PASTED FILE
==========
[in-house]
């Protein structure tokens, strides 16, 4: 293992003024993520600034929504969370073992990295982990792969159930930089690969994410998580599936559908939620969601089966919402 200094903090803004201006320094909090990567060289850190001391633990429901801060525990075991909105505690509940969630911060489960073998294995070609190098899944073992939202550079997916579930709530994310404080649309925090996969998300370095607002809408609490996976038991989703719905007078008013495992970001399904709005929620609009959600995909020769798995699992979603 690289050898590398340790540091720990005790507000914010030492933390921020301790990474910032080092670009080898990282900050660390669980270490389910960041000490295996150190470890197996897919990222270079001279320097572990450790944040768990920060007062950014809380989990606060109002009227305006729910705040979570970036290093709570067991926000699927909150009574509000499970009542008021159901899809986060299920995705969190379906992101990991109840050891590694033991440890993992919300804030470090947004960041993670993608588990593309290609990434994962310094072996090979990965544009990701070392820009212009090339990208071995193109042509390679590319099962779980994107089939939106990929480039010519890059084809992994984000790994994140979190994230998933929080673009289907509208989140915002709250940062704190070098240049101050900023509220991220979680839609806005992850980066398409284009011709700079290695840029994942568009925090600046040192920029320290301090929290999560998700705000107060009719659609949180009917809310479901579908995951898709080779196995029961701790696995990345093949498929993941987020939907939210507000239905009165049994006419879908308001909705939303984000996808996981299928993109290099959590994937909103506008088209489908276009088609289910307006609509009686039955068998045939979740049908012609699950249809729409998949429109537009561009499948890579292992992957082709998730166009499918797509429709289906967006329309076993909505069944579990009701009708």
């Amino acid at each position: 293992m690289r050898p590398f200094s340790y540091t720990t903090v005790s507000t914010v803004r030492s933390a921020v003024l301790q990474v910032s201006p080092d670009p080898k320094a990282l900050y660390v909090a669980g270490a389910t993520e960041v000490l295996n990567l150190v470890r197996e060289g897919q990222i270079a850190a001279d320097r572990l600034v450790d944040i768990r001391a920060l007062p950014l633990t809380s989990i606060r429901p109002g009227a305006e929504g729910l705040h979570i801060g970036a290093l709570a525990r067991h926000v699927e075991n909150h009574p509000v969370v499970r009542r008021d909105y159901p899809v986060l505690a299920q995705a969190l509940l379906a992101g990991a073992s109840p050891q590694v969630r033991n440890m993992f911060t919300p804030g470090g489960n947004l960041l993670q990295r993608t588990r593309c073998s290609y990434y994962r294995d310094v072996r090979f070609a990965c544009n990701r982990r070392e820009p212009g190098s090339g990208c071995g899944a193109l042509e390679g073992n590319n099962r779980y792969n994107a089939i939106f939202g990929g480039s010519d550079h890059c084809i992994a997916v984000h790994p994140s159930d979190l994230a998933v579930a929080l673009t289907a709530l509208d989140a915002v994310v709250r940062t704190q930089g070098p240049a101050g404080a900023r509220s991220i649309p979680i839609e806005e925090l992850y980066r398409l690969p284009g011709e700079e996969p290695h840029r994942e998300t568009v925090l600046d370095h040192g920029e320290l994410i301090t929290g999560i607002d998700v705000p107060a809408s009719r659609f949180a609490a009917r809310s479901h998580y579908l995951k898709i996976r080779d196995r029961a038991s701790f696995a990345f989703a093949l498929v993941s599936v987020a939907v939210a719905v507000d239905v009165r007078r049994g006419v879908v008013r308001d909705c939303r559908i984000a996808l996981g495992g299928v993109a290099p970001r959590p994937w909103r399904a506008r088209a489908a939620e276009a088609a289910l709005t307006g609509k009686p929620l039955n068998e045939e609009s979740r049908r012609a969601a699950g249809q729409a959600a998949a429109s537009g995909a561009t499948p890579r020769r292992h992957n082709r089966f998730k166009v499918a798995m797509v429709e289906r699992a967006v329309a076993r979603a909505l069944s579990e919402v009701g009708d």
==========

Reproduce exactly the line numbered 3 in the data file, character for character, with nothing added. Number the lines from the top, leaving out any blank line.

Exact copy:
């Amino acid at each position: 293992m690289r050898p590398f200094s340790y540091t720990t903090v005790s507000t914010v803004r030492s933390a921020v003024l301790q990474v910032s201006p080092d670009p080898k320094a990282l900050y660390v909090a669980g270490a389910t993520e960041v000490l295996n990567l150190v470890r197996e060289g897919q990222i270079a850190a001279d320097r572990l600034v450790d944040i768990r001391a920060l007062p950014l633990t809380s989990i606060r429901p109002g009227a305006e929504g729910l705040h979570i801060g970036a290093l709570a525990r067991h926000v699927e075991n909150h009574p509000v969370v499970r009542r008021d909105y159901p899809v986060l505690a299920q995705a969190l509940l379906a992101g990991a073992s109840p050891q590694v969630r033991n440890m993992f911060t919300p804030g470090g489960n947004l960041l993670q990295r993608t588990r593309c073998s290609y990434y994962r294995d310094v072996r090979f070609a990965c544009n990701r982990r070392e820009p212009g190098s090339g990208c071995g899944a193109l042509e390679g073992n590319n099962r779980y792969n994107a089939i939106f939202g990929g480039s010519d550079h890059c084809i992994a997916v984000h790994p994140s159930d979190l994230a998933v579930a929080l673009t289907a709530l509208d989140a915002v994310v709250r940062t704190q930089g070098p240049a101050g404080a900023r509220s991220i649309p979680i839609e806005e925090l992850y980066r398409l690969p284009g011709e700079e996969p290695h840029r994942e998300t568009v925090l600046d370095h040192g920029e320290l994410i301090t929290g999560i607002d998700v705000p107060a809408s009719r659609f949180a609490a009917r809310s479901h998580y579908l995951k898709i996976r080779d196995r029961a038991s701790f696995a990345f989703a093949l498929v993941s599936v987020a939907v939210a719905v507000d239905v009165r007078r049994g006419v879908v008013r308001d909705c939303r559908i984000a996808l996981g495992g299928v993109a290099p970001r959590p994937w909103r399904a506008r088209a489908a939620e276009a088609a289910l709005t307006g609509k009686p929620l039955n068998e045939e609009s979740r049908r012609a969601a699950g249809q729409a959600a998949a429109s537009g995909a561009t499948p890579r020769r292992h992957n082709r089966f998730k166009v499918a798995m797509v429709e289906r699992a967006v329309a076993r979603a909505l069944s579990e919402v009701g009708d």